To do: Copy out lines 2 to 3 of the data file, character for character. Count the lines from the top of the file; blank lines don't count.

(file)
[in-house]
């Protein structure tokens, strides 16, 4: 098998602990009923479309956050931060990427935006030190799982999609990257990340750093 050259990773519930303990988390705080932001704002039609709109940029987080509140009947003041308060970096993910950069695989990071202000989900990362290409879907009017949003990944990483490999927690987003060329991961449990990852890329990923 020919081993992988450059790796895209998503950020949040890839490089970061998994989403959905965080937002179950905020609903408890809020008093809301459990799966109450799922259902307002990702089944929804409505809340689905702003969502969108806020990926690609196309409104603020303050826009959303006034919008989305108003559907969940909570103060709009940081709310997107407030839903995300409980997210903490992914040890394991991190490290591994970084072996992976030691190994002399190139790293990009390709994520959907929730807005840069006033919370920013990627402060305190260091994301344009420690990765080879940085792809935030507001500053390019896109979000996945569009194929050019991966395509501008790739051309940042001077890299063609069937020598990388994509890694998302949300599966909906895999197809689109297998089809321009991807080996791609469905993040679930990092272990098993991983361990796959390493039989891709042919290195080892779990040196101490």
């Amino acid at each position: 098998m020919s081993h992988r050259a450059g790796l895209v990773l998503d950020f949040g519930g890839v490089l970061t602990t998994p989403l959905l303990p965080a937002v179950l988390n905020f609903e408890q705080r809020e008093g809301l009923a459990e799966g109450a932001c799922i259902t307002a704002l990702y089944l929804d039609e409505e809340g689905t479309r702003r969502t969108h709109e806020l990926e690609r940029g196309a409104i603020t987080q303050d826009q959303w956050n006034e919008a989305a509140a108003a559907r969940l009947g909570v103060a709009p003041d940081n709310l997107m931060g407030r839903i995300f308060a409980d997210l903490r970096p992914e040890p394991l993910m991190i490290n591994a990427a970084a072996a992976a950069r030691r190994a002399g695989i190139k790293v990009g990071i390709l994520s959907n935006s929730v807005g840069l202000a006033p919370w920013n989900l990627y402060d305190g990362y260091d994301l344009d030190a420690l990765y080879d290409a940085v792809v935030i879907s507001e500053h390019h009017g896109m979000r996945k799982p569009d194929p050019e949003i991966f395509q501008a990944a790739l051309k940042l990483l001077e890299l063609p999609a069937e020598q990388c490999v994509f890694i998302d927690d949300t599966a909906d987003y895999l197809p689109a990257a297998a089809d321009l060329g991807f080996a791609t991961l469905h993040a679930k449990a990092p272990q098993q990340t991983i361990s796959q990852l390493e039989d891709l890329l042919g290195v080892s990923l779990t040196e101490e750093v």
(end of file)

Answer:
């Protein structure tokens, strides 16, 4: 098998602990009923479309956050931060990427935006030190799982999609990257990340750093 050259990773519930303990988390705080932001704002039609709109940029987080509140009947003041308060970096993910950069695989990071202000989900990362290409879907009017949003990944990483490999927690987003060329991961449990990852890329990923 020919081993992988450059790796895209998503950020949040890839490089970061998994989403959905965080937002179950905020609903408890809020008093809301459990799966109450799922259902307002990702089944929804409505809340689905702003969502969108806020990926690609196309409104603020303050826009959303006034919008989305108003559907969940909570103060709009940081709310997107407030839903995300409980997210903490992914040890394991991190490290591994970084072996992976030691190994002399190139790293990009390709994520959907929730807005840069006033919370920013990627402060305190260091994301344009420690990765080879940085792809935030507001500053390019896109979000996945569009194929050019991966395509501008790739051309940042001077890299063609069937020598990388994509890694998302949300599966909906895999197809689109297998089809321009991807080996791609469905993040679930990092272990098993991983361990796959390493039989891709042919290195080892779990040196101490």
């Amino acid at each position: 098998m020919s081993h992988r050259a450059g790796l895209v990773l998503d950020f949040g519930g890839v490089l970061t602990t998994p989403l959905l303990p965080a937002v179950l988390n905020f609903e408890q705080r809020e008093g809301l009923a459990e799966g109450a932001c799922i259902t307002a704002l990702y089944l929804d039609e409505e809340g689905t479309r702003r969502t969108h709109e806020l990926e690609r940029g196309a409104i603020t987080q303050d826009q959303w956050n006034e919008a989305a509140a108003a559907r969940l009947g909570v103060a709009p003041d940081n709310l997107m931060g407030r839903i995300f308060a409980d997210l903490r970096p992914e040890p394991l993910m991190i490290n591994a990427a970084a072996a992976a950069r030691r190994a002399g695989i190139k790293v990009g990071i390709l994520s959907n935006s929730v807005g840069l202000a006033p919370w920013n989900l990627y402060d305190g990362y260091d994301l344009d030190a420690l990765y080879d290409a940085v792809v935030i879907s507001e500053h390019h009017g896109m979000r996945k799982p569009d194929p050019e949003i991966f395509q501008a990944a790739l051309k940042l990483l001077e890299l063609p999609a069937e020598q990388c490999v994509f890694i998302d927690d949300t599966a909906d987003y895999l197809p689109a990257a297998a089809d321009l060329g991807f080996a791609t991961l469905h993040a679930k449990a990092p272990q098993q990340t991983i361990s796959q990852l390493e039989d891709l890329l042919g290195v080892s990923l779990t040196e101490e750093v």